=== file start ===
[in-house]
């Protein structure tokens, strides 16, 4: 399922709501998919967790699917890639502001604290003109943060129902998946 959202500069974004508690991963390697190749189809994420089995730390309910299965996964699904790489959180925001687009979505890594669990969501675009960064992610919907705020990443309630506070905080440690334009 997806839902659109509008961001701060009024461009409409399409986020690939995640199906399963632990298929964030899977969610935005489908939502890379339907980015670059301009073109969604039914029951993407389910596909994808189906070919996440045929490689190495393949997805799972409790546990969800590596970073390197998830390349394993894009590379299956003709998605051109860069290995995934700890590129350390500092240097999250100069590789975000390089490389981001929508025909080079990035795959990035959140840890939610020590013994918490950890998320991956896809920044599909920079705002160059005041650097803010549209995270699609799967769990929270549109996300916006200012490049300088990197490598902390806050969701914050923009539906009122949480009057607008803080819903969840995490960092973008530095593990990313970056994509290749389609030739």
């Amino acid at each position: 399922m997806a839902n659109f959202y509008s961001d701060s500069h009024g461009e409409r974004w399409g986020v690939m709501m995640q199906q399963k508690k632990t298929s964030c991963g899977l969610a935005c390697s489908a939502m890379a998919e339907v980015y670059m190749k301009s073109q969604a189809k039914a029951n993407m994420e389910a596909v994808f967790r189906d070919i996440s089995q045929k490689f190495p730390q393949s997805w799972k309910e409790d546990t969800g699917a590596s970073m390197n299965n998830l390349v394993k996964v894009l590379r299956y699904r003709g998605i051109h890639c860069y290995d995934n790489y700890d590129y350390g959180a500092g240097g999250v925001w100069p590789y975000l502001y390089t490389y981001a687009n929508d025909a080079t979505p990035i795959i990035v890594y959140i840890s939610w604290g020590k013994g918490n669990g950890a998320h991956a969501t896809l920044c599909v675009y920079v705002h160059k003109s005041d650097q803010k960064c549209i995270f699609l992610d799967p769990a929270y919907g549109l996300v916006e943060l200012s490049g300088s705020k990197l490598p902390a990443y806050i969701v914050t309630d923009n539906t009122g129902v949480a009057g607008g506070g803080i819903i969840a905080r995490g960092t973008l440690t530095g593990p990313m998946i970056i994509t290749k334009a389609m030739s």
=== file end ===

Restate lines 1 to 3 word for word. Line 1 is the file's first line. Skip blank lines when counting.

[in-house]
């Protein structure tokens, strides 16, 4: 399922709501998919967790699917890639502001604290003109943060129902998946 959202500069974004508690991963390697190749189809994420089995730390309910299965996964699904790489959180925001687009979505890594669990969501675009960064992610919907705020990443309630506070905080440690334009 997806839902659109509008961001701060009024461009409409399409986020690939995640199906399963632990298929964030899977969610935005489908939502890379339907980015670059301009073109969604039914029951993407389910596909994808189906070919996440045929490689190495393949997805799972409790546990969800590596970073390197998830390349394993894009590379299956003709998605051109860069290995995934700890590129350390500092240097999250100069590789975000390089490389981001929508025909080079990035795959990035959140840890939610020590013994918490950890998320991956896809920044599909920079705002160059005041650097803010549209995270699609799967769990929270549109996300916006200012490049300088990197490598902390806050969701914050923009539906009122949480009057607008803080819903969840995490960092973008530095593990990313970056994509290749389609030739």
């Amino acid at each position: 399922m997806a839902n659109f959202y509008s961001d701060s500069h009024g461009e409409r974004w399409g986020v690939m709501m995640q199906q399963k508690k632990t298929s964030c991963g899977l969610a935005c390697s489908a939502m890379a998919e339907v980015y670059m190749k301009s073109q969604a189809k039914a029951n993407m994420e389910a596909v994808f967790r189906d070919i996440s089995q045929k490689f190495p730390q393949s997805w799972k309910e409790d546990t969800g699917a590596s970073m390197n299965n998830l390349v394993k996964v894009l590379r299956y699904r003709g998605i051109h890639c860069y290995d995934n790489y700890d590129y350390g959180a500092g240097g999250v925001w100069p590789y975000l502001y390089t490389y981001a687009n929508d025909a080079t979505p990035i795959i990035v890594y959140i840890s939610w604290g020590k013994g918490n669990g950890a998320h991956a969501t896809l920044c599909v675009y920079v705002h160059k003109s005041d650097q803010k960064c549209i995270f699609l992610d799967p769990a929270y919907g549109l996300v916006e943060l200012s490049g300088s705020k990197l490598p902390a990443y806050i969701v914050t309630d923009n539906t009122g129902v949480a009057g607008g506070g803080i819903i969840a905080r995490g960092t973008l440690t530095g593990p990313m998946i970056i994509t290749k334009a389609m030739s």